"Quick" and Dirty Guide to an Arch Linux installation

Howdy! Want to install Arch on your UEFI hardware, but find the official documentation a bit over your head?

This is a simple, "quick and dirty" method of install Arch on your UEFI hardware as simply as possible, with any WM/DE of your choice.

Simple, fast, effective - the goal of Arch is to perform well without nonsense, so that's how this guide will be written.


  • Arch iso
  • USB drive or CD
  • UEFI hardware
  • Keyboard, mouse, eyes

First, you need the Arch Linux iso. The same iso file supports both 32 bit and 64 bit installations, so don't worry about it not being the right version. I recommend torrenting it because of the kagillion seeders.

Once you've downloaded it, you need to burn it. Do not use Unetbootin for this - it doesn't show you how to do it the right way, and it doesn't actually work with Arch from the current iso.

Warning - will delete all data on the drive. Please backup if necessary. Formatting is serious shit.

If you're on Linux, then you have a really easy job. Simply open the terminal emulator of your choice, sudo su into root perm, and type:

  • dd if=/path/to/iso of=/dev/sdX

Where the /dev/sdX is your USB drive or location of your CD drive.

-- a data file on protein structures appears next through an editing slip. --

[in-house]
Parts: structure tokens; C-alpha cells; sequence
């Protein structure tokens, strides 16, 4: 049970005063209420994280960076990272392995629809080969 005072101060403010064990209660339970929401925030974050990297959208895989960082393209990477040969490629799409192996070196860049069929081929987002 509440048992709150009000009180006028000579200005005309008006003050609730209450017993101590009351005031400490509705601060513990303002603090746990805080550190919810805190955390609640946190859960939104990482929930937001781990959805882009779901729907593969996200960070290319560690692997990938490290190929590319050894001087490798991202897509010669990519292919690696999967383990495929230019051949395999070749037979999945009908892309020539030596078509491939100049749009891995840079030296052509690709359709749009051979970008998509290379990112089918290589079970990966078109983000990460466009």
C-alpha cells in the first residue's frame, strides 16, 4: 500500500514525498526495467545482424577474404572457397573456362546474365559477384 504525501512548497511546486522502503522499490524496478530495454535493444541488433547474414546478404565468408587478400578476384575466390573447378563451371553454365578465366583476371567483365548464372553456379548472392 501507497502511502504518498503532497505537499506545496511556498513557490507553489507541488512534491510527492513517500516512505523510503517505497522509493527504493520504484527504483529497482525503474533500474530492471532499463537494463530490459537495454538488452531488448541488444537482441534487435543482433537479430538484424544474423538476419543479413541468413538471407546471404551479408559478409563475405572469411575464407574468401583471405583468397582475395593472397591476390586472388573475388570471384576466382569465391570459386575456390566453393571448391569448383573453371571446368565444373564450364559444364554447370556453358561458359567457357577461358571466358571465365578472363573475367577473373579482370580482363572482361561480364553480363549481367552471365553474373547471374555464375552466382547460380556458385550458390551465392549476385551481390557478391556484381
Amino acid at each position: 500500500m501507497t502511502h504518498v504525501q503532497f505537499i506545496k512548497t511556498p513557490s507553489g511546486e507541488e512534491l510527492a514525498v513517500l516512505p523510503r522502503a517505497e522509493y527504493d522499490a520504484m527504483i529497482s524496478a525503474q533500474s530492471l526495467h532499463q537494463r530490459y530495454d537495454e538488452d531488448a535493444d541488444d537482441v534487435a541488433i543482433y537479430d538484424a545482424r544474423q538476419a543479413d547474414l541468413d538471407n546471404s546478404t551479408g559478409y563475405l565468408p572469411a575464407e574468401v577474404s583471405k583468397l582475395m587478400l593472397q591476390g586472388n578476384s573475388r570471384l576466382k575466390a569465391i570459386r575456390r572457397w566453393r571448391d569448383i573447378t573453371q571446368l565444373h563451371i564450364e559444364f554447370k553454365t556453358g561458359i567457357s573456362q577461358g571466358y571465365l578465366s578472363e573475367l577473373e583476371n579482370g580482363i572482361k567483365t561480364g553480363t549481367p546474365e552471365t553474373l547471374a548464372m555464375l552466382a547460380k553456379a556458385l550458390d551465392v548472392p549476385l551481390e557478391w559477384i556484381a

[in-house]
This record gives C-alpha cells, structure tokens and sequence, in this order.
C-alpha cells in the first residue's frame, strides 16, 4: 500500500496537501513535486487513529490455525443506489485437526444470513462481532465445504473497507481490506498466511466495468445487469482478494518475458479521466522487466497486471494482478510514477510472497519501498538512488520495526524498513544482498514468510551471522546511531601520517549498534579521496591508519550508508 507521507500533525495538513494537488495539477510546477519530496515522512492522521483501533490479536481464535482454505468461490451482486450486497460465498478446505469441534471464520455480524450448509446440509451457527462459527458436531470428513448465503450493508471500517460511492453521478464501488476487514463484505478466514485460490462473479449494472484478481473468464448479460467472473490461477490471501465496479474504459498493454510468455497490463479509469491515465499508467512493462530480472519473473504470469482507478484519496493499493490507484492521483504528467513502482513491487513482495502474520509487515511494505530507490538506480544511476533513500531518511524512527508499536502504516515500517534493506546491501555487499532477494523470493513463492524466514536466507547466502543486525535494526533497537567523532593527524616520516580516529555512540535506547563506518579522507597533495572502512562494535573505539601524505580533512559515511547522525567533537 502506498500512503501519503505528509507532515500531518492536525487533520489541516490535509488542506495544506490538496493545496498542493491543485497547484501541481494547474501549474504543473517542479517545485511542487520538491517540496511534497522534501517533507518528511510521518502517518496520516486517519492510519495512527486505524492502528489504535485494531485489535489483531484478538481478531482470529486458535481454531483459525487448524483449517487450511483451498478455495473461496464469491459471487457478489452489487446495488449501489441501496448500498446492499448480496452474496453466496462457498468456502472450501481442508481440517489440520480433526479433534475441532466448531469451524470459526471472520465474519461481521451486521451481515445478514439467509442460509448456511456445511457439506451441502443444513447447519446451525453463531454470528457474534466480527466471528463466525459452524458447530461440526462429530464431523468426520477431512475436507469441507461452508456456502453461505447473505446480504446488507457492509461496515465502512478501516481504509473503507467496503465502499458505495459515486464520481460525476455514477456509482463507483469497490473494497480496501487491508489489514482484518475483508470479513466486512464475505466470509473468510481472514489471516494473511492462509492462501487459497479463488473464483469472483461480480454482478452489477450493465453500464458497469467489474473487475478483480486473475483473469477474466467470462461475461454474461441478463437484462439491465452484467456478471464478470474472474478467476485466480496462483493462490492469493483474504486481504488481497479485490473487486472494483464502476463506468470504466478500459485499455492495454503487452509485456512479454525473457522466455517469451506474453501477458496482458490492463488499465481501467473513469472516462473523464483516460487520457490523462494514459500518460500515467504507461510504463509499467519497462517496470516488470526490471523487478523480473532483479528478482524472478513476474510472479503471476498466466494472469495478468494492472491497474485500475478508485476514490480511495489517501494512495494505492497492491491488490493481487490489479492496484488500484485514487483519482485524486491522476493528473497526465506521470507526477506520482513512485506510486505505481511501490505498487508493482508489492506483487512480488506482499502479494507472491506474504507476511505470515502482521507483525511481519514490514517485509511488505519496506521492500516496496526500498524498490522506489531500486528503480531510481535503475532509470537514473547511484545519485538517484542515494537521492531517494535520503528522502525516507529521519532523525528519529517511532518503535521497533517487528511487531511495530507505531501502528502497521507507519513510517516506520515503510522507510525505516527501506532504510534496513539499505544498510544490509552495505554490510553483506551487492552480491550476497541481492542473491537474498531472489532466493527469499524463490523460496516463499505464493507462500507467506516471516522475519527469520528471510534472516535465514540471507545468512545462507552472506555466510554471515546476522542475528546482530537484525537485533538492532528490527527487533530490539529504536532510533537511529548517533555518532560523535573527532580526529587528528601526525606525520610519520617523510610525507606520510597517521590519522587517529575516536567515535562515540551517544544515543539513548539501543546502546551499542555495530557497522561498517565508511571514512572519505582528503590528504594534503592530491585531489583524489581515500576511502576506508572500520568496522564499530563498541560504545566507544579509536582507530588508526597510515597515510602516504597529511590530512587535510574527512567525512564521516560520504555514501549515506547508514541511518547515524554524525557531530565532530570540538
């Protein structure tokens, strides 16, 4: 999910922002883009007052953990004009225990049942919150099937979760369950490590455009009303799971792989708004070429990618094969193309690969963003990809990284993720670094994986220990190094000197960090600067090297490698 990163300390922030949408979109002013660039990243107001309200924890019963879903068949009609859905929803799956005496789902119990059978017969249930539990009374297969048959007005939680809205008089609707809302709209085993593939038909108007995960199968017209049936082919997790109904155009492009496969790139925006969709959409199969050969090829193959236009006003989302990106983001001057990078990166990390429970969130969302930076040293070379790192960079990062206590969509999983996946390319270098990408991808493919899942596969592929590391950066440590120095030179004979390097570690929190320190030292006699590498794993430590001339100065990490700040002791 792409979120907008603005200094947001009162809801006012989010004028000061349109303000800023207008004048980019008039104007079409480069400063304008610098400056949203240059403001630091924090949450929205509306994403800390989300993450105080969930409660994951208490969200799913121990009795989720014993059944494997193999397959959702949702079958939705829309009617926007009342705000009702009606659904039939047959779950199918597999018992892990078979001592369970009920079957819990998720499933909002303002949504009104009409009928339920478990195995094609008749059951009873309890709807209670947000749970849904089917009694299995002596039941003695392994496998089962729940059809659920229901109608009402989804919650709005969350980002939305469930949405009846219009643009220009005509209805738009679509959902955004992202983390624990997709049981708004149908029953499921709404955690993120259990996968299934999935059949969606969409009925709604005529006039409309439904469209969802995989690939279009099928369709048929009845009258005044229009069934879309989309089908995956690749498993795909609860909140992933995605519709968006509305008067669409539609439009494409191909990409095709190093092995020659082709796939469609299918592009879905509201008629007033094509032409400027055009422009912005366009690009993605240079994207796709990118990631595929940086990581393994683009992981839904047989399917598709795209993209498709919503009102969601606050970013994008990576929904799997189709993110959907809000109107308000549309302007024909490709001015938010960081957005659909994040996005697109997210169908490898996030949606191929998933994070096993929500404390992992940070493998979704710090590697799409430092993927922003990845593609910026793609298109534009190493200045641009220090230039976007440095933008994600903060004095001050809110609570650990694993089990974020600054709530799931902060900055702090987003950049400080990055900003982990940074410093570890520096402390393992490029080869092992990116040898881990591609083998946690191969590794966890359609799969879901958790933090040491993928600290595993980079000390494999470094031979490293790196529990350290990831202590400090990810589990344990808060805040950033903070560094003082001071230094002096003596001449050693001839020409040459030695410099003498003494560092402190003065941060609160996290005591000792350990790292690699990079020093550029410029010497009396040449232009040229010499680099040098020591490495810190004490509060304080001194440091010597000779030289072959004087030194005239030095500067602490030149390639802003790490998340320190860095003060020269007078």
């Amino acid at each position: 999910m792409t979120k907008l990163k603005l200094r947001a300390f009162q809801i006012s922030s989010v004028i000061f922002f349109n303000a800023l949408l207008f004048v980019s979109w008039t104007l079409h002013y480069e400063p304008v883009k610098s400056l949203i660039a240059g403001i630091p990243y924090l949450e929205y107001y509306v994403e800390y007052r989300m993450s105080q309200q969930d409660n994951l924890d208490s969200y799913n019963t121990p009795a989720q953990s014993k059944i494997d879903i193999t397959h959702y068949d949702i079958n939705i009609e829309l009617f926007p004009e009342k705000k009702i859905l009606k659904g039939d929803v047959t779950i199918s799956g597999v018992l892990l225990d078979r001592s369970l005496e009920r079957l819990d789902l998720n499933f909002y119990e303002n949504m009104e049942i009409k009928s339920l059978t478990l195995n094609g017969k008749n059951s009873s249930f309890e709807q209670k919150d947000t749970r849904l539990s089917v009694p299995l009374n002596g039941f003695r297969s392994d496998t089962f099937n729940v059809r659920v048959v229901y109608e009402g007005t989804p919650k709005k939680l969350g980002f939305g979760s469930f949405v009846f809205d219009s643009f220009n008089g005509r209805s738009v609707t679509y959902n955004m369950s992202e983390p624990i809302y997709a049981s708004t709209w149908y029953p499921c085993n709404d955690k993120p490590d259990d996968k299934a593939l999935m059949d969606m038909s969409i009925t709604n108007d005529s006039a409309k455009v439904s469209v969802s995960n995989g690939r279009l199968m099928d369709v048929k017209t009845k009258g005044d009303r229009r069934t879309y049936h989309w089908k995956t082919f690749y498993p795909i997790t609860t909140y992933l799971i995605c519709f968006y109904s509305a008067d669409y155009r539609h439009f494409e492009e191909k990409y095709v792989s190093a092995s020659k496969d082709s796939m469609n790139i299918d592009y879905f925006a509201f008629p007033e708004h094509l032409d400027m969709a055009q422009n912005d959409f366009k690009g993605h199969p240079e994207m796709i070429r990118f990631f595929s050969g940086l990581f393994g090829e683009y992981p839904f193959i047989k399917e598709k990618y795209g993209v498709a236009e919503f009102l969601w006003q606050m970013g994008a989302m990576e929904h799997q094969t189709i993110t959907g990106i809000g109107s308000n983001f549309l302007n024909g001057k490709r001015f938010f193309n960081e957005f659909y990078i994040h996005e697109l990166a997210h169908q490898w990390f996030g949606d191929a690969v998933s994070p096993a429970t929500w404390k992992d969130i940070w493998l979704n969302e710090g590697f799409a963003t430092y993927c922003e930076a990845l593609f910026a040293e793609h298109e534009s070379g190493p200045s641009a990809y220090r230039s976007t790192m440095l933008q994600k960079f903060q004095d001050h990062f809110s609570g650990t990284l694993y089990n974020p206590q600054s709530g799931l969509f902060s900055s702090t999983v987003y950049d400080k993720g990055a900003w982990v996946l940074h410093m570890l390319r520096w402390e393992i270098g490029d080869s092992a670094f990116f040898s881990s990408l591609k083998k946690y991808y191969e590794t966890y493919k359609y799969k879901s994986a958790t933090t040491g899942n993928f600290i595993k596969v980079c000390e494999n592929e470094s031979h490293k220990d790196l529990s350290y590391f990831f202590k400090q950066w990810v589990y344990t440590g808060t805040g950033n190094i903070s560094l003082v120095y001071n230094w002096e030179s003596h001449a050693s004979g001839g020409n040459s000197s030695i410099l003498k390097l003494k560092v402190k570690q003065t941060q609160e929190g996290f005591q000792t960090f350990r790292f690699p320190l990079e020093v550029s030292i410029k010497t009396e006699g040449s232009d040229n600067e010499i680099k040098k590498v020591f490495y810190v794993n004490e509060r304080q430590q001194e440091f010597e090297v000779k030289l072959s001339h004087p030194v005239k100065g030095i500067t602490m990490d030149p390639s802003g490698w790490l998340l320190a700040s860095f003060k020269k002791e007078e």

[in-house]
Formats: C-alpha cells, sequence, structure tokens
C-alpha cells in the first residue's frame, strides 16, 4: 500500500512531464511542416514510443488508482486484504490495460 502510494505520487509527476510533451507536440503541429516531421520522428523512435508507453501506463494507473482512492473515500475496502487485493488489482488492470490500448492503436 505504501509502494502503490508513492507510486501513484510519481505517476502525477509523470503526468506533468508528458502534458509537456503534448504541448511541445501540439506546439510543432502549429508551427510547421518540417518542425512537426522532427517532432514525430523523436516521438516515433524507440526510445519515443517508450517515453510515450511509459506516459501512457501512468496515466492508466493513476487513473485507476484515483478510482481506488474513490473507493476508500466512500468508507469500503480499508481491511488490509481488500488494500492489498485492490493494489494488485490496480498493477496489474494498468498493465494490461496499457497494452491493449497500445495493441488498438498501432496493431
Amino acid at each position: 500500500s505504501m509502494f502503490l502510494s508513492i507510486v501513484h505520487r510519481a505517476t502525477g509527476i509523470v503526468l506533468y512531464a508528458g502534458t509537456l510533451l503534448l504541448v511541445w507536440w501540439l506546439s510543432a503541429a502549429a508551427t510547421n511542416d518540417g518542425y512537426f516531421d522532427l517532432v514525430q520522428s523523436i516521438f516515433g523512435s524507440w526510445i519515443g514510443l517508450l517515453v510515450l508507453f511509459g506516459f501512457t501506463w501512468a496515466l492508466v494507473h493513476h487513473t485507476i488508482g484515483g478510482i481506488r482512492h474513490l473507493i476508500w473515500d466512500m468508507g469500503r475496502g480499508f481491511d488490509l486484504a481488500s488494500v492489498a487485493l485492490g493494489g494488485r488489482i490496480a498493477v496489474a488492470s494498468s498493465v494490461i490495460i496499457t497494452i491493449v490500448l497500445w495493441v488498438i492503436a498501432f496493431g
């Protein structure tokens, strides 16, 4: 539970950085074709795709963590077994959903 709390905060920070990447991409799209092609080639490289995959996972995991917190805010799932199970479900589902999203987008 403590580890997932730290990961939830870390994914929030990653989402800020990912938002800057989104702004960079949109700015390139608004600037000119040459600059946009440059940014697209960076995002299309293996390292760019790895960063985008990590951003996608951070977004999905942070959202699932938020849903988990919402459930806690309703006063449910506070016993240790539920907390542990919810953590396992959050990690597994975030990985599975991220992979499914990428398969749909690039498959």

If you're on Windows, I recommend Win32 Disk Imager. Select the slowest burn option, select your iso file, your USB drive you wish to format, and you're good to go. It's all GUI, so should be pretty easy to figure out.
Once you've burned your livedisk, reboot the machine, but boot directly into UEFI (usually F2, F11, or Del to force it). Every UEFI is different based on manufacturer and version, but boot into whatever medium you burnt your iso to in UEFI mode. It must not boot into standard BIOS mode, it must be UEFI boot.
There are several options once the livedisk is loaded - default, UEFI shell 1, UEFI shell 2, etc. Just leave it alone and boot into the standard/default selected option. You can boot into UEFI shells 1 or 2, but they pretty much, for all intensive purposes, achieve the same thing.
Once you've booted into UEFI, it's time to get to business. You've been automatically logged into the root account, so don't worry about that.
First of all, we're going to need to format and partition some disks to install your Arch onto. In my case, my SSD I used as my boot drive is /dev/sdb, so I will use that in all commands. To find out your disks names, simply issue the command:
  • fdisk -l
Once you've found the disk(s) you wish to install your system onto, we can proceed to partition them accordingly and format.
In my case, I have a 120GB SSD (my /dev/sdb) and a 2TB HDD (my /dev/sda). I use a partition on my 2TB HDD for storage, but keep my /root and /home partitions on my SSD as a boot drive. You can piece your partitions up however you want, but I like to keep things clean, so they can work off of one disk if need be.